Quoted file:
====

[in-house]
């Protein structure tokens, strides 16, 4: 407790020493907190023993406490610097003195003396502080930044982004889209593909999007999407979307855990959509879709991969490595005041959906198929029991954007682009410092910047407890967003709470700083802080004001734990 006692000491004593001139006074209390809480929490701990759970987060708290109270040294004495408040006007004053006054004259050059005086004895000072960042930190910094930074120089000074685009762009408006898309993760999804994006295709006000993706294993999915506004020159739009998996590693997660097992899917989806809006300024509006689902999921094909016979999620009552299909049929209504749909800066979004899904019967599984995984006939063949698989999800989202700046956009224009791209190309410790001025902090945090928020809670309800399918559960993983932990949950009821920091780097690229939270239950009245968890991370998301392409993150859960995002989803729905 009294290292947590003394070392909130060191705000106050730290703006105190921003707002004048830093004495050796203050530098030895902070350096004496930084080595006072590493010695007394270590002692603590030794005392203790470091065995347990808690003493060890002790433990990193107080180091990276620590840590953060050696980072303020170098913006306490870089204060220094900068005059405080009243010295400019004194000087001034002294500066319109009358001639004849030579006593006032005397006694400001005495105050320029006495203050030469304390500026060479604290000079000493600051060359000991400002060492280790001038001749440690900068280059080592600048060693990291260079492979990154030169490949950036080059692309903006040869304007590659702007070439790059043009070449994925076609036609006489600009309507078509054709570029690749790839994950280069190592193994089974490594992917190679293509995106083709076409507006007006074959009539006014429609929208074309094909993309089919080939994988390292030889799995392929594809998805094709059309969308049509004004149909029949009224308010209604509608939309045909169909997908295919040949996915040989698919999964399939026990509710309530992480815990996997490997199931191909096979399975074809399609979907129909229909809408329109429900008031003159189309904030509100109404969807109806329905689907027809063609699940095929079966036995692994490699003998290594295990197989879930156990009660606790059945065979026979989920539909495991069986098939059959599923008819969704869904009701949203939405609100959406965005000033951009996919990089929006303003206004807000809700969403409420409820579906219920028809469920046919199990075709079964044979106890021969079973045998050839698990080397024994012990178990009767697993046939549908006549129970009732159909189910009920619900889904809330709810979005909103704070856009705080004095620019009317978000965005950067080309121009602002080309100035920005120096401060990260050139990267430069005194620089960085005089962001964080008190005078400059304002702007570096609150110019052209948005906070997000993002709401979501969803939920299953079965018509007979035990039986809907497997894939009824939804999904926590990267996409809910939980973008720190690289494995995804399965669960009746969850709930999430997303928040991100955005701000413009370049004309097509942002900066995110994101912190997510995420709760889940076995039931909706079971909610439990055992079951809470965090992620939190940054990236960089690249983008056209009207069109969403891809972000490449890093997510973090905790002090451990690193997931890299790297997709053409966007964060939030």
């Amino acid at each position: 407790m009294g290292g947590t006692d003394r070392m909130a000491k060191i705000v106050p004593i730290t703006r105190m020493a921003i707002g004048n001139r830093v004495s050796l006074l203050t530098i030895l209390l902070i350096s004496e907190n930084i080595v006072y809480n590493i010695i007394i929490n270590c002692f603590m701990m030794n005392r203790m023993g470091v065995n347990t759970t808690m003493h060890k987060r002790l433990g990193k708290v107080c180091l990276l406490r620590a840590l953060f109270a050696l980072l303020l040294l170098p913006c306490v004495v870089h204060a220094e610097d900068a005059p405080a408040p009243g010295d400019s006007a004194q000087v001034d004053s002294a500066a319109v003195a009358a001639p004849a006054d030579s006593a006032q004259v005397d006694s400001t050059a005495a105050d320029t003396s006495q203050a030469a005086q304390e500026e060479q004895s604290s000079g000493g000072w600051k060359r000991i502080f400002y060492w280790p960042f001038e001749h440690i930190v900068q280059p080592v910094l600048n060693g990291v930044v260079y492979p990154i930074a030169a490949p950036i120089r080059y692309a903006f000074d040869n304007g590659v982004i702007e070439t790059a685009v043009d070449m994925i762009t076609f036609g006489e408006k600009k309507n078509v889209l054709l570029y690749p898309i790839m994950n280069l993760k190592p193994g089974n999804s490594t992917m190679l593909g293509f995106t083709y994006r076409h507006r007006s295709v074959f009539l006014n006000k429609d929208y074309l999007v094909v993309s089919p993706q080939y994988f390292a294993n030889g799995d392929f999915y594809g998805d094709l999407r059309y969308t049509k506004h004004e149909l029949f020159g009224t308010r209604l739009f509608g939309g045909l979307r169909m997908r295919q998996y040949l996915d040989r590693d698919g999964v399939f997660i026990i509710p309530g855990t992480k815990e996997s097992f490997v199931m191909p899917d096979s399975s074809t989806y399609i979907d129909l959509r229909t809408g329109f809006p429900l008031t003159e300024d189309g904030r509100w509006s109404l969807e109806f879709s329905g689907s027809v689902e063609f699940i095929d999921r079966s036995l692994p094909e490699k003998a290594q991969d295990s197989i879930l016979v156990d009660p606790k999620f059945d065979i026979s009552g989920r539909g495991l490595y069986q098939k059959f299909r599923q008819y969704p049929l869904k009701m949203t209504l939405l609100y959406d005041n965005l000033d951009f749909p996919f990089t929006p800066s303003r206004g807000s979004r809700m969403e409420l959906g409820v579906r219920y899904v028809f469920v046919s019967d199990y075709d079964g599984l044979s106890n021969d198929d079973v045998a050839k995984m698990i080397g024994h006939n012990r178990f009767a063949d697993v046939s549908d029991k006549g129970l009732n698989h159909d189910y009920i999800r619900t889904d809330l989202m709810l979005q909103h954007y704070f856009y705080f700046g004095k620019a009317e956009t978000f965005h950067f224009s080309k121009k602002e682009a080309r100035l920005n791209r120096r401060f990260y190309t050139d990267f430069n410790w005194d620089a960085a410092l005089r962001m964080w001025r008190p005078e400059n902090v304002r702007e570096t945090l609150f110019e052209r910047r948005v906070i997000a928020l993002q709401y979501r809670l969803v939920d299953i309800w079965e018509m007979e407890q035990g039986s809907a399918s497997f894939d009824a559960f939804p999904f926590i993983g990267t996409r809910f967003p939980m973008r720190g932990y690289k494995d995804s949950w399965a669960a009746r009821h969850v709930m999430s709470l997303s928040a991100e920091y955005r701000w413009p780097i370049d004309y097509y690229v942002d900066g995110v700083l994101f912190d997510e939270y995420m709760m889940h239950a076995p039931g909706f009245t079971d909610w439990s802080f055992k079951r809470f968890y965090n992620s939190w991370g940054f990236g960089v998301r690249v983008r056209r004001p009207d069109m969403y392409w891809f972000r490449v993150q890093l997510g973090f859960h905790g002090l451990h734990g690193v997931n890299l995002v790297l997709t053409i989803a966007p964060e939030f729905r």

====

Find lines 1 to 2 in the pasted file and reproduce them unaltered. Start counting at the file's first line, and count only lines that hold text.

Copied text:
[in-house]
């Protein structure tokens, strides 16, 4: 407790020493907190023993406490610097003195003396502080930044982004889209593909999007999407979307855990959509879709991969490595005041959906198929029991954007682009410092910047407890967003709470700083802080004001734990 006692000491004593001139006074209390809480929490701990759970987060708290109270040294004495408040006007004053006054004259050059005086004895000072960042930190910094930074120089000074685009762009408006898309993760999804994006295709006000993706294993999915506004020159739009998996590693997660097992899917989806809006300024509006689902999921094909016979999620009552299909049929209504749909800066979004899904019967599984995984006939063949698989999800989202700046956009224009791209190309410790001025902090945090928020809670309800399918559960993983932990949950009821920091780097690229939270239950009245968890991370998301392409993150859960995002989803729905 009294290292947590003394070392909130060191705000106050730290703006105190921003707002004048830093004495050796203050530098030895902070350096004496930084080595006072590493010695007394270590002692603590030794005392203790470091065995347990808690003493060890002790433990990193107080180091990276620590840590953060050696980072303020170098913006306490870089204060220094900068005059405080009243010295400019004194000087001034002294500066319109009358001639004849030579006593006032005397006694400001005495105050320029006495203050030469304390500026060479604290000079000493600051060359000991400002060492280790001038001749440690900068280059080592600048060693990291260079492979990154030169490949950036080059692309903006040869304007590659702007070439790059043009070449994925076609036609006489600009309507078509054709570029690749790839994950280069190592193994089974490594992917190679293509995106083709076409507006007006074959009539006014429609929208074309094909993309089919080939994988390292030889799995392929594809998805094709059309969308049509004004149909029949009224308010209604509608939309045909169909997908295919040949996915040989698919999964399939026990509710309530992480815990996997490997199931191909096979399975074809399609979907129909229909809408329109429900008031003159189309904030509100109404969807109806329905689907027809063609699940095929079966036995692994490699003998290594295990197989879930156990009660606790059945065979026979989920539909495991069986098939059959599923008819969704869904009701949203939405609100959406965005000033951009996919990089929006303003206004807000809700969403409420409820579906219920028809469920046919199990075709079964044979106890021969079973045998050839698990080397024994012990178990009767697993046939549908006549129970009732159909189910009920619900889904809330709810979005909103704070856009705080004095620019009317978000965005950067080309121009602002080309100035920005120096401060990260050139990267430069005194620089960085005089962001964080008190005078400059304002702007570096609150110019052209948005906070997000993002709401979501969803939920299953079965018509007979035990039986809907497997894939009824939804999904926590990267996409809910939980973008720190690289494995995804399965669960009746969850709930999430997303928040991100955005701000413009370049004309097509942002900066995110994101912190997510995420709760889940076995039931909706079971909610439990055992079951809470965090992620939190940054990236960089690249983008056209009207069109969403891809972000490449890093997510973090905790002090451990690193997931890299790297997709053409966007964060939030």